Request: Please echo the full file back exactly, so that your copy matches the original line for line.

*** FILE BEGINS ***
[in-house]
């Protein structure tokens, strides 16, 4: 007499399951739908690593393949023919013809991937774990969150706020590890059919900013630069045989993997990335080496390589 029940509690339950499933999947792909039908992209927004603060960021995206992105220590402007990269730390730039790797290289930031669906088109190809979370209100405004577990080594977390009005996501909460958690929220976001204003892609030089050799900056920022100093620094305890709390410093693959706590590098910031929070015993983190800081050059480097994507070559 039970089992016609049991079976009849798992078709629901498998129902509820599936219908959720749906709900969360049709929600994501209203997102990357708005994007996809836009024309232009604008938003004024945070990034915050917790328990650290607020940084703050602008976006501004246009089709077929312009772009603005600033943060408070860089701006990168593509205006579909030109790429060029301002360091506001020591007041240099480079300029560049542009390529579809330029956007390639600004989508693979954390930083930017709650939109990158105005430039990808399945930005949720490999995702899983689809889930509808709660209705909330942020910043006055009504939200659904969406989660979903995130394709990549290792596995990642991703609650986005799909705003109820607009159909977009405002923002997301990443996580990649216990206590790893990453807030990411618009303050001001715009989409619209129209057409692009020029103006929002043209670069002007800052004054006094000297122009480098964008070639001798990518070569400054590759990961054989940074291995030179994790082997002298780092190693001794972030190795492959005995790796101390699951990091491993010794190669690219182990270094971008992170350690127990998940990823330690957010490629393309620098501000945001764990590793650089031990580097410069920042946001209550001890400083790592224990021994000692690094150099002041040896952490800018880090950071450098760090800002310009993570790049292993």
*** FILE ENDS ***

[in-house]
């Protein structure tokens, strides 16, 4: 007499399951739908690593393949023919013809991937774990969150706020590890059919900013630069045989993997990335080496390589 029940509690339950499933999947792909039908992209927004603060960021995206992105220590402007990269730390730039790797290289930031669906088109190809979370209100405004577990080594977390009005996501909460958690929220976001204003892609030089050799900056920022100093620094305890709390410093693959706590590098910031929070015993983190800081050059480097994507070559 039970089992016609049991079976009849798992078709629901498998129902509820599936219908959720749906709900969360049709929600994501209203997102990357708005994007996809836009024309232009604008938003004024945070990034915050917790328990650290607020940084703050602008976006501004246009089709077929312009772009603005600033943060408070860089701006990168593509205006579909030109790429060029301002360091506001020591007041240099480079300029560049542009390529579809330029956007390639600004989508693979954390930083930017709650939109990158105005430039990808399945930005949720490999995702899983689809889930509808709660209705909330942020910043006055009504939200659904969406989660979903995130394709990549290792596995990642991703609650986005799909705003109820607009159909977009405002923002997301990443996580990649216990206590790893990453807030990411618009303050001001715009989409619209129209057409692009020029103006929002043209670069002007800052004054006094000297122009480098964008070639001798990518070569400054590759990961054989940074291995030179994790082997002298780092190693001794972030190795492959005995790796101390699951990091491993010794190669690219182990270094971008992170350690127990998940990823330690957010490629393309620098501000945001764990590793650089031990580097410069920042946001209550001890400083790592224990021994000692690094150099002041040896952490800018880090950071450098760090800002310009993570790049292993």